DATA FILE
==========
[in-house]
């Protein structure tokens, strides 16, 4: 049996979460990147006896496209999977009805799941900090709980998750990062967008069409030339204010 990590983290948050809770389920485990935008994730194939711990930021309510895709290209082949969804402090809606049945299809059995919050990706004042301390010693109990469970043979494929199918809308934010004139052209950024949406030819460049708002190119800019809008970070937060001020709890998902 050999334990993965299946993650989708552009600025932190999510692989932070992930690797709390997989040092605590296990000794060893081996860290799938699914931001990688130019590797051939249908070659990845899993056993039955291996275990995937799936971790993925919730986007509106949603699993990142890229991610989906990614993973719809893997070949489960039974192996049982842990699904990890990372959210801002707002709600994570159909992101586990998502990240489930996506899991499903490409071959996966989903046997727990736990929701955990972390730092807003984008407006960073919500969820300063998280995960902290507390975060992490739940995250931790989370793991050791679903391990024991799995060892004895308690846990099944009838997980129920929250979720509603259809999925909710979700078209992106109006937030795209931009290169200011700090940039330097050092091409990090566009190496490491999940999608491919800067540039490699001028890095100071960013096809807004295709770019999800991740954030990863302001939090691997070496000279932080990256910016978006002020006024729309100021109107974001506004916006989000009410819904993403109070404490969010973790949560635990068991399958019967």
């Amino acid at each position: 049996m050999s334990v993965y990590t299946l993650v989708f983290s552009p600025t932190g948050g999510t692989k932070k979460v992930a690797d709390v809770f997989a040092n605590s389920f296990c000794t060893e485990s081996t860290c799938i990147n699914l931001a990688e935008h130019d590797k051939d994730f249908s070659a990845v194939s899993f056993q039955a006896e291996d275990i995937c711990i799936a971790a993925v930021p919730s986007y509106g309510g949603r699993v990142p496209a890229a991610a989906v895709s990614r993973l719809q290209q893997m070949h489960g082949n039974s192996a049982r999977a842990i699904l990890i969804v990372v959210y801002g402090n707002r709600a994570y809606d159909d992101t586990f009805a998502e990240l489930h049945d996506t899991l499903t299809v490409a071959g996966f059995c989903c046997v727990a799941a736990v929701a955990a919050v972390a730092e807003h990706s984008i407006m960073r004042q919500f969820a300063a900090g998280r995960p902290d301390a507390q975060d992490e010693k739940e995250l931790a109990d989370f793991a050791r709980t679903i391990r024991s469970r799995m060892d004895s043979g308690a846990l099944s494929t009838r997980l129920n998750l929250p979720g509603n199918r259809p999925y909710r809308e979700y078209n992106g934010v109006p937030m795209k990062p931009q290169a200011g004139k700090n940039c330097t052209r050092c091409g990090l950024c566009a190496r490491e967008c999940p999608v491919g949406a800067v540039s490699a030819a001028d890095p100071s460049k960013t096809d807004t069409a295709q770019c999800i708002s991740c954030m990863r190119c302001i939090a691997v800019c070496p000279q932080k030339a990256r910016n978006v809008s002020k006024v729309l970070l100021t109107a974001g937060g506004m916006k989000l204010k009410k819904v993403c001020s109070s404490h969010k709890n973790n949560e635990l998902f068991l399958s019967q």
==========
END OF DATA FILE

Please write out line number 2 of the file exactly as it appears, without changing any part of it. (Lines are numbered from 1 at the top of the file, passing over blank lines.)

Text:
């Protein structure tokens, strides 16, 4: 049996979460990147006896496209999977009805799941900090709980998750990062967008069409030339204010 990590983290948050809770389920485990935008994730194939711990930021309510895709290209082949969804402090809606049945299809059995919050990706004042301390010693109990469970043979494929199918809308934010004139052209950024949406030819460049708002190119800019809008970070937060001020709890998902 050999334990993965299946993650989708552009600025932190999510692989932070992930690797709390997989040092605590296990000794060893081996860290799938699914931001990688130019590797051939249908070659990845899993056993039955291996275990995937799936971790993925919730986007509106949603699993990142890229991610989906990614993973719809893997070949489960039974192996049982842990699904990890990372959210801002707002709600994570159909992101586990998502990240489930996506899991499903490409071959996966989903046997727990736990929701955990972390730092807003984008407006960073919500969820300063998280995960902290507390975060992490739940995250931790989370793991050791679903391990024991799995060892004895308690846990099944009838997980129920929250979720509603259809999925909710979700078209992106109006937030795209931009290169200011700090940039330097050092091409990090566009190496490491999940999608491919800067540039490699001028890095100071960013096809807004295709770019999800991740954030990863302001939090691997070496000279932080990256910016978006002020006024729309100021109107974001506004916006989000009410819904993403109070404490969010973790949560635990068991399958019967």